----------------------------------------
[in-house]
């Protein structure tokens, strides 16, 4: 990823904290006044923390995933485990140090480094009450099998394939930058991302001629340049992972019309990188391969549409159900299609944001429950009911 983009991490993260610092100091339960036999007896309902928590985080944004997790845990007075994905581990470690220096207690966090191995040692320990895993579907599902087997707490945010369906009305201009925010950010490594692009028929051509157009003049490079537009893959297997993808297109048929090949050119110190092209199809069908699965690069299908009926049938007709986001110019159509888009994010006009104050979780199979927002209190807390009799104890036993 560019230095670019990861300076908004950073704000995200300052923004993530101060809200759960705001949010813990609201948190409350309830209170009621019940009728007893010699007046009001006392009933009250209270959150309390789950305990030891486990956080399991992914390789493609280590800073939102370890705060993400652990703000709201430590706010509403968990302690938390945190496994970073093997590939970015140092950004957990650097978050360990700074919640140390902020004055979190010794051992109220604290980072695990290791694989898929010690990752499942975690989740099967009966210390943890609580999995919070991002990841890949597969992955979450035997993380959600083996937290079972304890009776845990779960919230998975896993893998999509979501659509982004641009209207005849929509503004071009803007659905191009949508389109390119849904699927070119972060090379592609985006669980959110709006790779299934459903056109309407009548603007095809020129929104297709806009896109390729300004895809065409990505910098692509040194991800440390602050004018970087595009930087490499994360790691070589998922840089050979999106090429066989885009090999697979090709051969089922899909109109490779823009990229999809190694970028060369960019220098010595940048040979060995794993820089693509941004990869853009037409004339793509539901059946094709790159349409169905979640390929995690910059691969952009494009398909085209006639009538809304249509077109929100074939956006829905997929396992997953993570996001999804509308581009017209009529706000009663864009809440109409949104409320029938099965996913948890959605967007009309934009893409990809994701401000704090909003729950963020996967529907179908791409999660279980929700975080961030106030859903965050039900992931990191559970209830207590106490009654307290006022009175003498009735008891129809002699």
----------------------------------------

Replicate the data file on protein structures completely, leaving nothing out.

[in-house]
């Protein structure tokens, strides 16, 4: 990823904290006044923390995933485990140090480094009450099998394939930058991302001629340049992972019309990188391969549409159900299609944001429950009911 983009991490993260610092100091339960036999007896309902928590985080944004997790845990007075994905581990470690220096207690966090191995040692320990895993579907599902087997707490945010369906009305201009925010950010490594692009028929051509157009003049490079537009893959297997993808297109048929090949050119110190092209199809069908699965690069299908009926049938007709986001110019159509888009994010006009104050979780199979927002209190807390009799104890036993 560019230095670019990861300076908004950073704000995200300052923004993530101060809200759960705001949010813990609201948190409350309830209170009621019940009728007893010699007046009001006392009933009250209270959150309390789950305990030891486990956080399991992914390789493609280590800073939102370890705060993400652990703000709201430590706010509403968990302690938390945190496994970073093997590939970015140092950004957990650097978050360990700074919640140390902020004055979190010794051992109220604290980072695990290791694989898929010690990752499942975690989740099967009966210390943890609580999995919070991002990841890949597969992955979450035997993380959600083996937290079972304890009776845990779960919230998975896993893998999509979501659509982004641009209207005849929509503004071009803007659905191009949508389109390119849904699927070119972060090379592609985006669980959110709006790779299934459903056109309407009548603007095809020129929104297709806009896109390729300004895809065409990505910098692509040194991800440390602050004018970087595009930087490499994360790691070589998922840089050979999106090429066989885009090999697979090709051969089922899909109109490779823009990229999809190694970028060369960019220098010595940048040979060995794993820089693509941004990869853009037409004339793509539901059946094709790159349409169905979640390929995690910059691969952009494009398909085209006639009538809304249509077109929100074939956006829905997929396992997953993570996001999804509308581009017209009529706000009663864009809440109409949104409320029938099965996913948890959605967007009309934009893409990809994701401000704090909003729950963020996967529907179908791409999660279980929700975080961030106030859903965050039900992931990191559970209830207590106490009654307290006022009175003498009735008891129809002699």